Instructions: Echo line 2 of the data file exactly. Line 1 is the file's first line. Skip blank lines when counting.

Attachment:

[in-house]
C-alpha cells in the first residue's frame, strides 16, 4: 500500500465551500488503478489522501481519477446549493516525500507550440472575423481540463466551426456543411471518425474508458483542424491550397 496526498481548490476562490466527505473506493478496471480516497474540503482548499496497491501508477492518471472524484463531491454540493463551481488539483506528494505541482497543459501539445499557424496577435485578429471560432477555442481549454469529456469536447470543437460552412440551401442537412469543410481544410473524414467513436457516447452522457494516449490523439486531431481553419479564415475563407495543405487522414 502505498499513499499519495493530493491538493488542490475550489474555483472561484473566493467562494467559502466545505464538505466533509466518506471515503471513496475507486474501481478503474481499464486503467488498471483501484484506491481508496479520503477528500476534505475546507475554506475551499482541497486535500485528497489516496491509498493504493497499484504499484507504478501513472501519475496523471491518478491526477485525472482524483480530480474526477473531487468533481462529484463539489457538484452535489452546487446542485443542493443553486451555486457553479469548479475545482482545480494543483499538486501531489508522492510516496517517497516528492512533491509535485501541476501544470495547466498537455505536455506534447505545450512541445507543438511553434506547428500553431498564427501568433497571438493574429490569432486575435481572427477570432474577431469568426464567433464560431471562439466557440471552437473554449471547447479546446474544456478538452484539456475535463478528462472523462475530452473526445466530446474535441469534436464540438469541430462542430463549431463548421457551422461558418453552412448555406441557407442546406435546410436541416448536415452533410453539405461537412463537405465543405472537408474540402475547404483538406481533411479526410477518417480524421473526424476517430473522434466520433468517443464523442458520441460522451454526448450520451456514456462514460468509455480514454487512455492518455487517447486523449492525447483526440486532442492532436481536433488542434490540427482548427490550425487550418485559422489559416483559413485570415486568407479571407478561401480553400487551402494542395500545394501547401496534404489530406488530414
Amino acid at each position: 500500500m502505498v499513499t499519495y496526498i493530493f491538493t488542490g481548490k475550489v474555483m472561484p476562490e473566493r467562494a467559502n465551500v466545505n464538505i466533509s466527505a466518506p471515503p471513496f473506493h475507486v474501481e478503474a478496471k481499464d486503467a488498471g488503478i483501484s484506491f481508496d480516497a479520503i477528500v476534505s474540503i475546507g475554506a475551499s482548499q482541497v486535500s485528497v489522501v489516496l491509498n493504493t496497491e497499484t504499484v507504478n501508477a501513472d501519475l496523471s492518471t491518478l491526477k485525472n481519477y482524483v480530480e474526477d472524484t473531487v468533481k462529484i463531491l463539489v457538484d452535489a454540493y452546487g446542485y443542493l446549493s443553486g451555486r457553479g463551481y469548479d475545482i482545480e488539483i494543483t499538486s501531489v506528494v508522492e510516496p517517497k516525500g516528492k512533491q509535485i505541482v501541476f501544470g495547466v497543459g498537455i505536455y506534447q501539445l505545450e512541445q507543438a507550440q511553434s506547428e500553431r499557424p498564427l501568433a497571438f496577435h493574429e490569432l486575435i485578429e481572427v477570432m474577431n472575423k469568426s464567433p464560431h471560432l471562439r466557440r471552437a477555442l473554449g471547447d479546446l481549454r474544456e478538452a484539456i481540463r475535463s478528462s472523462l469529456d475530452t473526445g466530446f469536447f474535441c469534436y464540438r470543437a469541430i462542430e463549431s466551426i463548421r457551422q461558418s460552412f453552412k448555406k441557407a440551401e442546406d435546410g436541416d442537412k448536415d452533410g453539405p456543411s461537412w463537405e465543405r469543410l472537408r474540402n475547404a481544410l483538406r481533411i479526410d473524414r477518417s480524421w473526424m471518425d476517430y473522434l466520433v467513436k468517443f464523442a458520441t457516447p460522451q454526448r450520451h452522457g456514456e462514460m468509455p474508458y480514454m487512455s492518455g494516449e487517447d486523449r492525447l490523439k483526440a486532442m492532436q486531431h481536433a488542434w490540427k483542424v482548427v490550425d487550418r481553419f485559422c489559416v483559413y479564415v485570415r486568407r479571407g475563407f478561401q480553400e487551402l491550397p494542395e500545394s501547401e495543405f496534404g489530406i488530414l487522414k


C-alpha cells in the first residue's frame, strides 16, 4: 500500500465551500488503478489522501481519477446549493516525500507550440472575423481540463466551426456543411471518425474508458483542424491550397 496526498481548490476562490466527505473506493478496471480516497474540503482548499496497491501508477492518471472524484463531491454540493463551481488539483506528494505541482497543459501539445499557424496577435485578429471560432477555442481549454469529456469536447470543437460552412440551401442537412469543410481544410473524414467513436457516447452522457494516449490523439486531431481553419479564415475563407495543405487522414 502505498499513499499519495493530493491538493488542490475550489474555483472561484473566493467562494467559502466545505464538505466533509466518506471515503471513496475507486474501481478503474481499464486503467488498471483501484484506491481508496479520503477528500476534505475546507475554506475551499482541497486535500485528497489516496491509498493504493497499484504499484507504478501513472501519475496523471491518478491526477485525472482524483480530480474526477473531487468533481462529484463539489457538484452535489452546487446542485443542493443553486451555486457553479469548479475545482482545480494543483499538486501531489508522492510516496517517497516528492512533491509535485501541476501544470495547466498537455505536455506534447505545450512541445507543438511553434506547428500553431498564427501568433497571438493574429490569432486575435481572427477570432474577431469568426464567433464560431471562439466557440471552437473554449471547447479546446474544456478538452484539456475535463478528462472523462475530452473526445466530446474535441469534436464540438469541430462542430463549431463548421457551422461558418453552412448555406441557407442546406435546410436541416448536415452533410453539405461537412463537405465543405472537408474540402475547404483538406481533411479526410477518417480524421473526424476517430473522434466520433468517443464523442458520441460522451454526448450520451456514456462514460468509455480514454487512455492518455487517447486523449492525447483526440486532442492532436481536433488542434490540427482548427490550425487550418485559422489559416483559413485570415486568407479571407478561401480553400487551402494542395500545394501547401496534404489530406488530414